Dataloop VP of Product Shlomi Avigdor explains how data engines play a part in scaling and deploying AI to solve the content moderation problem in online social experiences.
Keeping discussions safe in online communities is a challenge. That’s already putting it mildly when it comes to more traditional text-based social media sites. When it comes to platforms that use live voice, like online games, the task can become nearly impossible. At least, for humans. Dataloop offers a solution that could help companies use AI to monitor and manage their online environments.
Data engines and AI models
Dataloop isn’t a complete AI product in itself. Rather, the company describes its product as a “data engine for AI”. It provides companies with tools that make training AI models possible, including storage and annotation resources and automation pipelines that make integrating AI into an existing process easier.
“Companies are accumulating data for their industries, and they have trouble storing them while monitoring their context,” Dataloop VP of Product Shlomi Avigdor told THE DECODER. “In between arranging and searching their data through AI development, that’s where Dataloop comes in.”
According to Avigdor, AI alone can’t solve the moderation problem anyway because most words or phrases aren’t problematic in themselves. They’re problematic in context. Dataloop’s tools can work with an AI that is learning to recognize problematic words or phrases to provide an annotated snippet to a human moderator, who can then make the final decision.
“The content that you actually need is a problem in itself,” said Avigdor. “If you have 50,000 audio files in one minute, can you really go through all of that? …Dataloop has that in its platform.”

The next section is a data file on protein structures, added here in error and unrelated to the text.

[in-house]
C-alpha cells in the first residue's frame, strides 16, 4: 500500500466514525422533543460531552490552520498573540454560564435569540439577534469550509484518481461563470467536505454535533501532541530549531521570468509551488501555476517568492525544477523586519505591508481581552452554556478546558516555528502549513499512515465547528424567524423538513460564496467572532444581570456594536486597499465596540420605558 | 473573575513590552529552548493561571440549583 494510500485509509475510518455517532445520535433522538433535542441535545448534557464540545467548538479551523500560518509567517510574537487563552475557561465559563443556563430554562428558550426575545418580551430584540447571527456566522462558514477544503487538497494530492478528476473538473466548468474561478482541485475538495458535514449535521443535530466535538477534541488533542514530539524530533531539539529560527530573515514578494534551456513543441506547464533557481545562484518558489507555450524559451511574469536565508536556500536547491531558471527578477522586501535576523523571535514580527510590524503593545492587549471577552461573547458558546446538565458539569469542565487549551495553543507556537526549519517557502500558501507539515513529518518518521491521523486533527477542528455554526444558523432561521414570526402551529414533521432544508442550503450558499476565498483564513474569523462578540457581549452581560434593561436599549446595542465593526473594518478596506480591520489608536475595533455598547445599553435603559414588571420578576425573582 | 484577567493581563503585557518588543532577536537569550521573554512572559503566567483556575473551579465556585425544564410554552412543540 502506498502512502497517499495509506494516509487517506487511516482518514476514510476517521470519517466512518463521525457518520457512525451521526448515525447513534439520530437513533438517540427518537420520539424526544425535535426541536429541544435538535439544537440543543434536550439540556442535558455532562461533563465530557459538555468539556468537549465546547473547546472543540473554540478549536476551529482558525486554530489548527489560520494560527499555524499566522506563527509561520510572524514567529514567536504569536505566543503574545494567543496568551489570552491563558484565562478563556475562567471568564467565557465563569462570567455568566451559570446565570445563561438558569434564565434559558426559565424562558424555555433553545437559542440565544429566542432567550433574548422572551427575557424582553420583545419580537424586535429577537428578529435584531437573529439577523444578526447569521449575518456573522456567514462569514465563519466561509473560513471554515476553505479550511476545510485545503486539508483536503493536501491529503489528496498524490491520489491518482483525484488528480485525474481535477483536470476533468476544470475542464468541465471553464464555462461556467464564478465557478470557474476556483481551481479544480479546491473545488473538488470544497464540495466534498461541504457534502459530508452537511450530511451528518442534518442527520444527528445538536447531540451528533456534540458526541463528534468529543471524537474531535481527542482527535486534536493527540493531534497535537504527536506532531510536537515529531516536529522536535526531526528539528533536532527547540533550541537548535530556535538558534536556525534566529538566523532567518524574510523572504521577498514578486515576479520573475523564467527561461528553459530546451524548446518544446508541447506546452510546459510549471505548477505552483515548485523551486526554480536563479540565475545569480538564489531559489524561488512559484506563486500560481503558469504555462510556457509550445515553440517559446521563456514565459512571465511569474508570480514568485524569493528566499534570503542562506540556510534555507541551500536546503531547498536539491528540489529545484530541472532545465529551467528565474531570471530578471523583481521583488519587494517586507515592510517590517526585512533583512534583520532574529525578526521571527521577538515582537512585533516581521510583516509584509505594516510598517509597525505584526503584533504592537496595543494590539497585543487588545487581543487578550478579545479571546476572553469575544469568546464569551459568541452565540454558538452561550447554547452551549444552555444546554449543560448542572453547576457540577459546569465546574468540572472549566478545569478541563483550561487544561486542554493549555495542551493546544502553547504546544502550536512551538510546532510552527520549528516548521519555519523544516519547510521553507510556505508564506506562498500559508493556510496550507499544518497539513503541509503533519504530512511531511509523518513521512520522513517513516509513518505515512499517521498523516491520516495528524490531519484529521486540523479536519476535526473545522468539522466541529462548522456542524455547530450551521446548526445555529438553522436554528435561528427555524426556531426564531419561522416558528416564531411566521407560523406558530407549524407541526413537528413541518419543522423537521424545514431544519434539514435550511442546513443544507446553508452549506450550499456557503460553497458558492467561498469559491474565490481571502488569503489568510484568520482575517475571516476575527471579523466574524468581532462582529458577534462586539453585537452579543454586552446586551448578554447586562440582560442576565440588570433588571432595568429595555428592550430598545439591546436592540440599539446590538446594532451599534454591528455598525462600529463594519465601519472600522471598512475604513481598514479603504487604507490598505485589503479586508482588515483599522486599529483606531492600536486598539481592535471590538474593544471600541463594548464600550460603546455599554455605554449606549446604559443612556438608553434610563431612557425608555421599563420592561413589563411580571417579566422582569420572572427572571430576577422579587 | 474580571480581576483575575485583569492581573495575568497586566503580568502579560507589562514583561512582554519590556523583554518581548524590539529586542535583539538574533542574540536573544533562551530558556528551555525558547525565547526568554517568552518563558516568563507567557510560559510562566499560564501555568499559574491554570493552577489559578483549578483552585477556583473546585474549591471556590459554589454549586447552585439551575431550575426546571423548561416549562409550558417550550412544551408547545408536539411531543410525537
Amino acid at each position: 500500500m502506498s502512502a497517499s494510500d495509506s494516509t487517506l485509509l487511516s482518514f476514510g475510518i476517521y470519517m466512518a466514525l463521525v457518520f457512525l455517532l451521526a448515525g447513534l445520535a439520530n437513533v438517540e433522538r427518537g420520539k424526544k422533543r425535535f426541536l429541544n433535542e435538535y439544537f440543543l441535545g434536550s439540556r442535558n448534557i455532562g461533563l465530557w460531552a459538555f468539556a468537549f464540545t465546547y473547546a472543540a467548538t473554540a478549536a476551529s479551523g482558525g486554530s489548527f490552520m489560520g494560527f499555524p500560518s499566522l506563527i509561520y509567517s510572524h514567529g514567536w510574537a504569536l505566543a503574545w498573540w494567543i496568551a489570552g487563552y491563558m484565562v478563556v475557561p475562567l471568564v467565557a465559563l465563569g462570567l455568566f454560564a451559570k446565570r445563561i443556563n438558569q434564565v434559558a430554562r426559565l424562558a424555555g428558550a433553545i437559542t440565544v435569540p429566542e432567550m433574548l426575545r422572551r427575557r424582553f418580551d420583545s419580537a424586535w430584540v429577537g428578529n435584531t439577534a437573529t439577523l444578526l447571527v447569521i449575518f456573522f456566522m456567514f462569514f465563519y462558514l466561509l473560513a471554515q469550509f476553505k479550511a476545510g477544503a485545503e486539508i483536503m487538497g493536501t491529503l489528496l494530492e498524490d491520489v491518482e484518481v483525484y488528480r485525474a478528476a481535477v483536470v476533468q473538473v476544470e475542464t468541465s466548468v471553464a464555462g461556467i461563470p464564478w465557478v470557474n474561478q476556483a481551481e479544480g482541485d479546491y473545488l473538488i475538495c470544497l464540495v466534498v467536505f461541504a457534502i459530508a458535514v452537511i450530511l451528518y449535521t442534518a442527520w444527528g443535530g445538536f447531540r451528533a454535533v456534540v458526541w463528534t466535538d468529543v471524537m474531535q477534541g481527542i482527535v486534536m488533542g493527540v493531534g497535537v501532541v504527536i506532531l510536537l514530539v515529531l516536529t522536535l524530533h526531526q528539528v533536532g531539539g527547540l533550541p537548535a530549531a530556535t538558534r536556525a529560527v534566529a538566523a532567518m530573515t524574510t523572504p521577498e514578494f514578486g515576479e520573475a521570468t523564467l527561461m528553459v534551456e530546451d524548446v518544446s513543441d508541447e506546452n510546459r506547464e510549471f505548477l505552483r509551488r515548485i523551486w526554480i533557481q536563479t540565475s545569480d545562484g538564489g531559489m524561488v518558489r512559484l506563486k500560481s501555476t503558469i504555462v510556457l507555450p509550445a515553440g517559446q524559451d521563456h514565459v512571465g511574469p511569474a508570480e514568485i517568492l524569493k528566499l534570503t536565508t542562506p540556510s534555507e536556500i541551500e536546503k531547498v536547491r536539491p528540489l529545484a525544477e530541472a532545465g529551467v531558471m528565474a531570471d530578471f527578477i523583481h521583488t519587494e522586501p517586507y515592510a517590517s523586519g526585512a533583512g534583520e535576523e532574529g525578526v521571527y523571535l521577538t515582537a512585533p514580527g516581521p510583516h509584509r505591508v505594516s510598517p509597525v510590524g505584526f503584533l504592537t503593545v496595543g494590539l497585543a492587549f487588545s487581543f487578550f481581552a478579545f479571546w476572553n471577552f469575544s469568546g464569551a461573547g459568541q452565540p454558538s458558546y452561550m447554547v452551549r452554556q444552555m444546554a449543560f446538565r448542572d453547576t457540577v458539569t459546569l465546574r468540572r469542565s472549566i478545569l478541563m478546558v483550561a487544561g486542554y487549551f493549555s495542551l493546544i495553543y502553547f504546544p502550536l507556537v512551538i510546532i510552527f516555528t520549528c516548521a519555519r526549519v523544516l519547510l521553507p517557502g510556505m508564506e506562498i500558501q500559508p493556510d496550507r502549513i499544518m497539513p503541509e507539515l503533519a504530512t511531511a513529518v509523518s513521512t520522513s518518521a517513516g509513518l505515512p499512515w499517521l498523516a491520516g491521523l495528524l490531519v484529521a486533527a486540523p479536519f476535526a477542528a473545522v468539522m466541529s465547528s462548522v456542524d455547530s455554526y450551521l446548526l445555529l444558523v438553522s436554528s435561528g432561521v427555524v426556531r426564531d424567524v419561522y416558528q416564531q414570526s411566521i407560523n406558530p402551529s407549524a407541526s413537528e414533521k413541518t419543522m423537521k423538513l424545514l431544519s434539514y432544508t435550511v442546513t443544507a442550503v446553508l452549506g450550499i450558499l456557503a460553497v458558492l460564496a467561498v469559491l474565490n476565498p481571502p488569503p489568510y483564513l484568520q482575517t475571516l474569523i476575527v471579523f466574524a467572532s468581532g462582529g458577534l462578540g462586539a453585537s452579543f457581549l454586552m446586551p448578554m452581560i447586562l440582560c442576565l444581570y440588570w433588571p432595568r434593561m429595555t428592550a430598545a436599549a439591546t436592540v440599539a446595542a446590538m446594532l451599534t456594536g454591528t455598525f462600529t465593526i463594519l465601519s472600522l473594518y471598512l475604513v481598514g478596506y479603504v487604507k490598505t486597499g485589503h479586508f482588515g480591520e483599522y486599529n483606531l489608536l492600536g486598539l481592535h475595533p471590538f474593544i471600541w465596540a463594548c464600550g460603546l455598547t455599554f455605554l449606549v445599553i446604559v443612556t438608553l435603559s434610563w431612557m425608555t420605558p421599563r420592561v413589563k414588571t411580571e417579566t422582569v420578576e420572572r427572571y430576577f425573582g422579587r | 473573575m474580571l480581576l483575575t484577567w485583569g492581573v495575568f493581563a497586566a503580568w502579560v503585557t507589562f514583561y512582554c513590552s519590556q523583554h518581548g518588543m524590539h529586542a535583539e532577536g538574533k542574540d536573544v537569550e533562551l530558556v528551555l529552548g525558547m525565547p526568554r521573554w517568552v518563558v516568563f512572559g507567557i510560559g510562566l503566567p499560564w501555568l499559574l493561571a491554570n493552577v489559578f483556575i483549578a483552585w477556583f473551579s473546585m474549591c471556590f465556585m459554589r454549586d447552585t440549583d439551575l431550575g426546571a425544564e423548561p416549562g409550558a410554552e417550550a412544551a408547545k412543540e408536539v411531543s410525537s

Where humans come into the loop
Moderation with AI alone might already be possible, but it won’t already be good. We have already learned this from social media companies that use AI content moderation strategies initially but offer a human appeal process. A lot of content that shouldn’t be flagged isn’t, and a lot of content that shouldn’t be flagged is.
Using a data engine fed by and feeding into AI but maintaining the human middleman prevents these issues but also helps to improve the AI. Operators can tell the AI model when its contributions were helpful and when they weren’t.
“What happens in some cases is the public model doesn’t do so well at the beginning, but it gets better and better over time, and you can get to 90 percent accuracy very quickly,” said Avigdor. “Refining that to 99 percent, that’s the difficult part. That’s where the humans come into the loop.”
Building an AI moderation tool from scratch or based on a public model can also help a company develop more useful models for its specific use case and geographic markets. The more localized the source of the training data, the better the AI will become at recognizing regional cues – which is particularly important when talking about moderating audio content.
“You can develop a great model for content moderation in the US Take it to Japan, and it’s useless,” said Avigdor. “What we designed is a solution to really speed up this process.”
Does AI replace or does AI assist?
A lot of conversation in the AI space has to do with how AI will replace humans. At least for most tasks right now, the conversation really should be about how AI will help humans do a better job of things that need to be done. Dataloop’s steps toward AI-powered community moderation are a prime example.
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